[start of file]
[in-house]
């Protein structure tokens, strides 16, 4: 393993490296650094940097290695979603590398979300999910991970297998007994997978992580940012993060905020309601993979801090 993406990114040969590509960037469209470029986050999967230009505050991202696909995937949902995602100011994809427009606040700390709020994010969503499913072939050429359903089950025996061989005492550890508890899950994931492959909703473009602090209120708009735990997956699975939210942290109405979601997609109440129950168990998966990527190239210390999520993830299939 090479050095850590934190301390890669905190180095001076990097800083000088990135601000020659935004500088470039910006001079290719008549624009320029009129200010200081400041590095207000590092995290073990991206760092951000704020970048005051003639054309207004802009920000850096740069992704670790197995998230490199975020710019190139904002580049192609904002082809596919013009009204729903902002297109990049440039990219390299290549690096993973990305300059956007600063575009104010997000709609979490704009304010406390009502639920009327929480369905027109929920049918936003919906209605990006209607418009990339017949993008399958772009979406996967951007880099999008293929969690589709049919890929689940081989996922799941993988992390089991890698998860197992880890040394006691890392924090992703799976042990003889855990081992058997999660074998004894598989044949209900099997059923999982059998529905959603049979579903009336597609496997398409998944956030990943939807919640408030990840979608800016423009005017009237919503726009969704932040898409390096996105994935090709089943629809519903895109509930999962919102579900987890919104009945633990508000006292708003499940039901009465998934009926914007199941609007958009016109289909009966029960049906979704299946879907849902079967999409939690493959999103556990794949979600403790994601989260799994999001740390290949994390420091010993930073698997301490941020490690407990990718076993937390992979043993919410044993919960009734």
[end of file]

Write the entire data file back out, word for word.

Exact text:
[in-house]
């Protein structure tokens, strides 16, 4: 393993490296650094940097290695979603590398979300999910991970297998007994997978992580940012993060905020309601993979801090 993406990114040969590509960037469209470029986050999967230009505050991202696909995937949902995602100011994809427009606040700390709020994010969503499913072939050429359903089950025996061989005492550890508890899950994931492959909703473009602090209120708009735990997956699975939210942290109405979601997609109440129950168990998966990527190239210390999520993830299939 090479050095850590934190301390890669905190180095001076990097800083000088990135601000020659935004500088470039910006001079290719008549624009320029009129200010200081400041590095207000590092995290073990991206760092951000704020970048005051003639054309207004802009920000850096740069992704670790197995998230490199975020710019190139904002580049192609904002082809596919013009009204729903902002297109990049440039990219390299290549690096993973990305300059956007600063575009104010997000709609979490704009304010406390009502639920009327929480369905027109929920049918936003919906209605990006209607418009990339017949993008399958772009979406996967951007880099999008293929969690589709049919890929689940081989996922799941993988992390089991890698998860197992880890040394006691890392924090992703799976042990003889855990081992058997999660074998004894598989044949209900099997059923999982059998529905959603049979579903009336597609496997398409998944956030990943939807919640408030990840979608800016423009005017009237919503726009969704932040898409390096996105994935090709089943629809519903895109509930999962919102579900987890919104009945633990508000006292708003499940039901009465998934009926914007199941609007958009016109289909009966029960049906979704299946879907849902079967999409939690493959999103556990794949979600403790994601989260799994999001740390290949994390420091010993930073698997301490941020490690407990990718076993937390992979043993919410044993919960009734």